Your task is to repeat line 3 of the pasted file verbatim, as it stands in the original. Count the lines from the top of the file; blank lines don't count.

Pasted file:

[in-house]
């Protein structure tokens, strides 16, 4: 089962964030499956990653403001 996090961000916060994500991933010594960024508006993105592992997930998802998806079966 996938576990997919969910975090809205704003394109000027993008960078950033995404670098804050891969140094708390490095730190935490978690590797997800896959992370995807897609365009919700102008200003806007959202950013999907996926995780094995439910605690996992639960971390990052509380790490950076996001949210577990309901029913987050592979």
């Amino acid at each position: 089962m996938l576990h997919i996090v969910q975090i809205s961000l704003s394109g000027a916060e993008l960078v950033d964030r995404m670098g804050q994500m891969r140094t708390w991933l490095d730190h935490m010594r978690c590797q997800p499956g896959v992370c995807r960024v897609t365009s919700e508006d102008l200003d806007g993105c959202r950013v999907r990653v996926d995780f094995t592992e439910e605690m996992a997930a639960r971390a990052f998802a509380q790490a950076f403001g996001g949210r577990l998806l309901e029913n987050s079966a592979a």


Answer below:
């Amino acid at each position: 089962m996938l576990h997919i996090v969910q975090i809205s961000l704003s394109g000027a916060e993008l960078v950033d964030r995404m670098g804050q994500m891969r140094t708390w991933l490095d730190h935490m010594r978690c590797q997800p499956g896959v992370c995807r960024v897609t365009s919700e508006d102008l200003d806007g993105c959202r950013v999907r990653v996926d995780f094995t592992e439910e605690m996992a997930a639960r971390a990052f998802a509380q790490a950076f403001g996001g949210r577990l998806l309901e029913n987050s079966a592979a």